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MAGRITTE: THE ORIGINS OF LANGUAGE

MAGRITTE: THE ORIGINS OF LANGUAGE

Menil Collection

Menil Collection

The Menil Collection in Houston, Texas houses one of the greatest collections of Surrealist art in the world. Rene Magritte is one of the many artists featured in the collection. His 1955 painting, Les Origines du Langage (The Origins of Language) is one of the prime examples of Surrealism the collection possesses because of the evidence of Surrealism the painting has. Those themes can be translated into the exploration of the unconscious as a valid form of reality. This painting emphasizes on the *ambiguous, strange, and mysterious* efforts Surrealist painters worked towards.

The composition of the painting is designed with ordered forms and figures with only three subjects visible: the boulder rock, the ocean, and the sky. A freestanding boulder rock against an open ocean, which is under a sky full of fluffy white clouds. The boulder is static, there are no contributing factors making it more exciting than as it is. The sea has no crashing waves or wind causing any stressful sudden movements. The peaceful ocean in only reflected against the gorgeous sky. If one would walk around the Menil Collection, they would see the other Magritte paintings with his trademark cursive signature and his captivating white clouds.

Magritte’s paintings consistently display the serene yet mysterious subject matter. Space is deep. Even though the sea is visible he uses the paint and digresses the transparency of it as it recedes farther back into space and he overlaps the waves. The sky is flat. One cannot get a sense of a long huge sky, only that of stacked fluffy clouds. This brings questions to the scale of the setting, are we looking at a small or big boulder enlarged against a distant sea? The painter uses oil to convey this image. By using oil, one can only sense the tedious process Magritte went through to depict every detail on the boulder rock, sea, and sky.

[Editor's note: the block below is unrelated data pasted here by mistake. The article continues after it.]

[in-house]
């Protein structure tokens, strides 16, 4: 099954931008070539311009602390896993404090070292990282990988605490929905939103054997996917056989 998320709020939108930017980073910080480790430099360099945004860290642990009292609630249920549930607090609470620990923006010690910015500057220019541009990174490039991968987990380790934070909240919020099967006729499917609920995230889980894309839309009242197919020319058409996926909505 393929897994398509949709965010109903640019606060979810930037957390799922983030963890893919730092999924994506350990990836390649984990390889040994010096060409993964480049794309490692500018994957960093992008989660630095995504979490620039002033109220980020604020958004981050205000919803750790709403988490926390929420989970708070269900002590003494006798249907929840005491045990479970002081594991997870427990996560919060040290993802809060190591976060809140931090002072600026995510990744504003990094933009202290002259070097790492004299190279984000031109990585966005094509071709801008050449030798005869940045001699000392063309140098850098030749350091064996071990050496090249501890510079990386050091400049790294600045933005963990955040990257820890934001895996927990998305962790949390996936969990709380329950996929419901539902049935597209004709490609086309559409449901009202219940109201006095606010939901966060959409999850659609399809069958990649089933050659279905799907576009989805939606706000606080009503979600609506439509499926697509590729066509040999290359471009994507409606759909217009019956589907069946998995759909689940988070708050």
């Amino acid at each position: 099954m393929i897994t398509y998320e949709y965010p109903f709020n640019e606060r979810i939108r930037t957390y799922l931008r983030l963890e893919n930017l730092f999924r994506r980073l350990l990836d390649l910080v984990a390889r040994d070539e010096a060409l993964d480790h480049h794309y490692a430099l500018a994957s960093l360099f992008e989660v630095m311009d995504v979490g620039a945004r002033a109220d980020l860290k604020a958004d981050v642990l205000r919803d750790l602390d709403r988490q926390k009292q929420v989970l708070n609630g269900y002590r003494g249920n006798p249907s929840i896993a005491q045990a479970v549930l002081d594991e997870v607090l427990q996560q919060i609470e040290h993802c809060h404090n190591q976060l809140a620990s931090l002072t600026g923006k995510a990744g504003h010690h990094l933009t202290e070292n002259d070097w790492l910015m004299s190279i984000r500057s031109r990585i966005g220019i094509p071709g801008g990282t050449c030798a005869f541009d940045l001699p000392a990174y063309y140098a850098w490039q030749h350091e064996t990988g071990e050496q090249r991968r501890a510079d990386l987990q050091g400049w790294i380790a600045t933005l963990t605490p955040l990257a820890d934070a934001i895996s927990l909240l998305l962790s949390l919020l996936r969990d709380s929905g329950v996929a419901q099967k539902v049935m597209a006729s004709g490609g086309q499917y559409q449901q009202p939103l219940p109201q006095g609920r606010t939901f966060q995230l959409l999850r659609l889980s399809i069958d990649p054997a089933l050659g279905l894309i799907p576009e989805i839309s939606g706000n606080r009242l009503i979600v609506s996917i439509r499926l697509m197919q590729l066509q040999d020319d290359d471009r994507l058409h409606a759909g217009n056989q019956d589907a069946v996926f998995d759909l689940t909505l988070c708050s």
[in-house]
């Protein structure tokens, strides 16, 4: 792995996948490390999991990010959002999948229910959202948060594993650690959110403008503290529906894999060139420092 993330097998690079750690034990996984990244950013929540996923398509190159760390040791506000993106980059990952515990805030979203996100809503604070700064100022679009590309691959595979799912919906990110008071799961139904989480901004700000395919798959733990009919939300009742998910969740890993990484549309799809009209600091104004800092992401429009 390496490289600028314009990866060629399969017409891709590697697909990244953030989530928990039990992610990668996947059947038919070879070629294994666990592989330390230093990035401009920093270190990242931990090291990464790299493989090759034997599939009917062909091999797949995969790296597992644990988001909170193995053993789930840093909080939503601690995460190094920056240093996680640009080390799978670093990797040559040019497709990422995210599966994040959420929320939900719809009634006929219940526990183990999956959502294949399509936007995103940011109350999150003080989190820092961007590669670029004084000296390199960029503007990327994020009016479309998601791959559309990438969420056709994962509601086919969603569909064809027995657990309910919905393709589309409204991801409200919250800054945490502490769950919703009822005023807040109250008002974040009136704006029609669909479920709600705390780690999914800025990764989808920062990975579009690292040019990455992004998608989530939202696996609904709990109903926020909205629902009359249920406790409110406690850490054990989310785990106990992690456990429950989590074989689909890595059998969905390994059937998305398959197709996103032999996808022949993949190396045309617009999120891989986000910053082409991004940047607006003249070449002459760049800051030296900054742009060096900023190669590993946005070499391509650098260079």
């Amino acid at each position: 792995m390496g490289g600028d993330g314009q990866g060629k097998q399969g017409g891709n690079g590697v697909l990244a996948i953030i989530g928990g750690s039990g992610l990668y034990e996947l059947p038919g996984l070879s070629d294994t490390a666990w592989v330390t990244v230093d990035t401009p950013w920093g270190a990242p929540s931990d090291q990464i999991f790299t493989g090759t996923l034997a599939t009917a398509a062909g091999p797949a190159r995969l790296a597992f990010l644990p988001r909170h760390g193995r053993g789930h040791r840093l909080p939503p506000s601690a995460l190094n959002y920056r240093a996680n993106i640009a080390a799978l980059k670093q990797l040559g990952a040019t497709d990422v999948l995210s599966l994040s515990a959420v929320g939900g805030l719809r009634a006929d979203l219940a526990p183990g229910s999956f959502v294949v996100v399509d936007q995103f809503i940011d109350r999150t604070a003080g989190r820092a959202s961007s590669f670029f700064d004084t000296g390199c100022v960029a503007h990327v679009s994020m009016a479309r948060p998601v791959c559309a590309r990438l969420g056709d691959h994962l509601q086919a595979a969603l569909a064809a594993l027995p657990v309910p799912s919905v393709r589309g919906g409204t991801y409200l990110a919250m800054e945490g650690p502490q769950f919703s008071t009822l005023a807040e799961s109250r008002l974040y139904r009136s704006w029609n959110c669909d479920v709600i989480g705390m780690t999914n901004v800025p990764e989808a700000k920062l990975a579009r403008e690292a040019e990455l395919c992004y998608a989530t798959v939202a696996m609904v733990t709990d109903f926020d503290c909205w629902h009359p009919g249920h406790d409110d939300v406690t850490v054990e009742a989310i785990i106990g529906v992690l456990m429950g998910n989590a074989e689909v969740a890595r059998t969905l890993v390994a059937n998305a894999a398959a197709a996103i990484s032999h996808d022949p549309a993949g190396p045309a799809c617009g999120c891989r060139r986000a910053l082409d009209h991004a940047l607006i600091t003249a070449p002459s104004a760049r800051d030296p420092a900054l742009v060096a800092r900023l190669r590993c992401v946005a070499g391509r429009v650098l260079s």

Every detail would not be emphasized without each specific color used. The color palette Magritte uses in this painting is a soft light sky blue, white, gray, brown and black. He uses his color to magnify the depth and space of the subjects. This neutral palette contributes to the mystery. There is not any contrast or bold colors to distract the eye from what is being shown. The eyes level with the natural landscape, obstacles do not unreasonably divert them. The scene is peaceful and reflective into an unconscious mind. Since there isn’t a red sky or a green boulder we don’t get a sense of emotional situations that only appear in our unconscious, which is the underlined puzzle that contributes to Surrealism.

Lines are important in the painting in which they subtly shape the images to be placed accordingly. There are sharp lines that outline the boulder rock, curved lines that shape the sea and outline wavelengths and ripple effects. The clouds form that is shown is used with a standard cloud look. White clouds are in a sky blue sky, an ideal look that gives off the beauty.

The painting is so large to look at it one must be forced to raise their heads slightly up. The scale of the painting gives the viewer a sense of wonder. Questions I thought of were, “how far does the sea go back?” "Could I stand on the rock and contemplate the mystery and serenity of an ocean?” “Where can my mind go, how far can I think of this painting?” There is no sense of life in the painting, only the rock, sea, and the rock. We are the life looking into this Surrealist landscape painting.

EIGHTY-SIXED WEB SERIES

EIGHTY-SIXED WEB SERIES